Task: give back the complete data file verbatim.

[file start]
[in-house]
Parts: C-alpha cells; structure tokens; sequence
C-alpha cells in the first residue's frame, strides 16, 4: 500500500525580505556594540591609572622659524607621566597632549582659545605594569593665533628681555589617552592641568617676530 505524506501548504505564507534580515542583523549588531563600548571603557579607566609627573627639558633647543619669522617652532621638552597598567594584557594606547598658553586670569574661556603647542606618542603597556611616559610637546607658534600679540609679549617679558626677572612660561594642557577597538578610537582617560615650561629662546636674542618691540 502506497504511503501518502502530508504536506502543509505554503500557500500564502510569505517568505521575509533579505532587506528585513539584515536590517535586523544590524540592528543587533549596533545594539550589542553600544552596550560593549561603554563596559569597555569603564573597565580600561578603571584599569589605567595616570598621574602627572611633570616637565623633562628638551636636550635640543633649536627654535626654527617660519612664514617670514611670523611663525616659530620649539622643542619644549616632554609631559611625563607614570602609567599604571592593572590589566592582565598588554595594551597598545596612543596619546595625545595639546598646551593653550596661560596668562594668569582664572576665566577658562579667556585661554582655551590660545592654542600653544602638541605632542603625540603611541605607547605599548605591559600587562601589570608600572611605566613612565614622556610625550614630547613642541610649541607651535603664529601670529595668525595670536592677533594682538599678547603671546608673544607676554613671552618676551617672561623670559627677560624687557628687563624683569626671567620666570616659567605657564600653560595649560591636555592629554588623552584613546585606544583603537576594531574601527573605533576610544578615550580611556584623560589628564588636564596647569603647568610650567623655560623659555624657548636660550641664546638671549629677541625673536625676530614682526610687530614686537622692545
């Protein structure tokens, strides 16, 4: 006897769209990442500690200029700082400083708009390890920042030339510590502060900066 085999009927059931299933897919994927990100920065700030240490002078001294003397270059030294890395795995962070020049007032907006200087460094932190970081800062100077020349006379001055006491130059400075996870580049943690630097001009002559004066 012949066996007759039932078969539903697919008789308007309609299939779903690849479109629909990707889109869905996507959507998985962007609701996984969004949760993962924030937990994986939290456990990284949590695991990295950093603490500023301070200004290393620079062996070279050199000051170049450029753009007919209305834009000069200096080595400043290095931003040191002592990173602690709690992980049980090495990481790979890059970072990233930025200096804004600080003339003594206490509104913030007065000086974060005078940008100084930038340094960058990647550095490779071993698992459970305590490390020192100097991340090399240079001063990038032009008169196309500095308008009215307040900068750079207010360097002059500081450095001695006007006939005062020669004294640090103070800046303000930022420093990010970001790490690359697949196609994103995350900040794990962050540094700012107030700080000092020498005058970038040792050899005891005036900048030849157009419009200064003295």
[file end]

[in-house]
Parts: C-alpha cells; structure tokens; sequence
C-alpha cells in the first residue's frame, strides 16, 4: 500500500525580505556594540591609572622659524607621566597632549582659545605594569593665533628681555589617552592641568617676530 505524506501548504505564507534580515542583523549588531563600548571603557579607566609627573627639558633647543619669522617652532621638552597598567594584557594606547598658553586670569574661556603647542606618542603597556611616559610637546607658534600679540609679549617679558626677572612660561594642557577597538578610537582617560615650561629662546636674542618691540 502506497504511503501518502502530508504536506502543509505554503500557500500564502510569505517568505521575509533579505532587506528585513539584515536590517535586523544590524540592528543587533549596533545594539550589542553600544552596550560593549561603554563596559569597555569603564573597565580600561578603571584599569589605567595616570598621574602627572611633570616637565623633562628638551636636550635640543633649536627654535626654527617660519612664514617670514611670523611663525616659530620649539622643542619644549616632554609631559611625563607614570602609567599604571592593572590589566592582565598588554595594551597598545596612543596619546595625545595639546598646551593653550596661560596668562594668569582664572576665566577658562579667556585661554582655551590660545592654542600653544602638541605632542603625540603611541605607547605599548605591559600587562601589570608600572611605566613612565614622556610625550614630547613642541610649541607651535603664529601670529595668525595670536592677533594682538599678547603671546608673544607676554613671552618676551617672561623670559627677560624687557628687563624683569626671567620666570616659567605657564600653560595649560591636555592629554588623552584613546585606544583603537576594531574601527573605533576610544578615550580611556584623560589628564588636564596647569603647568610650567623655560623659555624657548636660550641664546638671549629677541625673536625676530614682526610687530614686537622692545
């Protein structure tokens, strides 16, 4: 006897769209990442500690200029700082400083708009390890920042030339510590502060900066 085999009927059931299933897919994927990100920065700030240490002078001294003397270059030294890395795995962070020049007032907006200087460094932190970081800062100077020349006379001055006491130059400075996870580049943690630097001009002559004066 012949066996007759039932078969539903697919008789308007309609299939779903690849479109629909990707889109869905996507959507998985962007609701996984969004949760993962924030937990994986939290456990990284949590695991990295950093603490500023301070200004290393620079062996070279050199000051170049450029753009007919209305834009000069200096080595400043290095931003040191002592990173602690709690992980049980090495990481790979890059970072990233930025200096804004600080003339003594206490509104913030007065000086974060005078940008100084930038340094960058990647550095490779071993698992459970305590490390020192100097991340090399240079001063990038032009008169196309500095308008009215307040900068750079207010360097002059500081450095001695006007006939005062020669004294640090103070800046303000930022420093990010970001790490690359697949196609994103995350900040794990962050540094700012107030700080000092020498005058970038040792050899005891005036900048030849157009419009200064003295």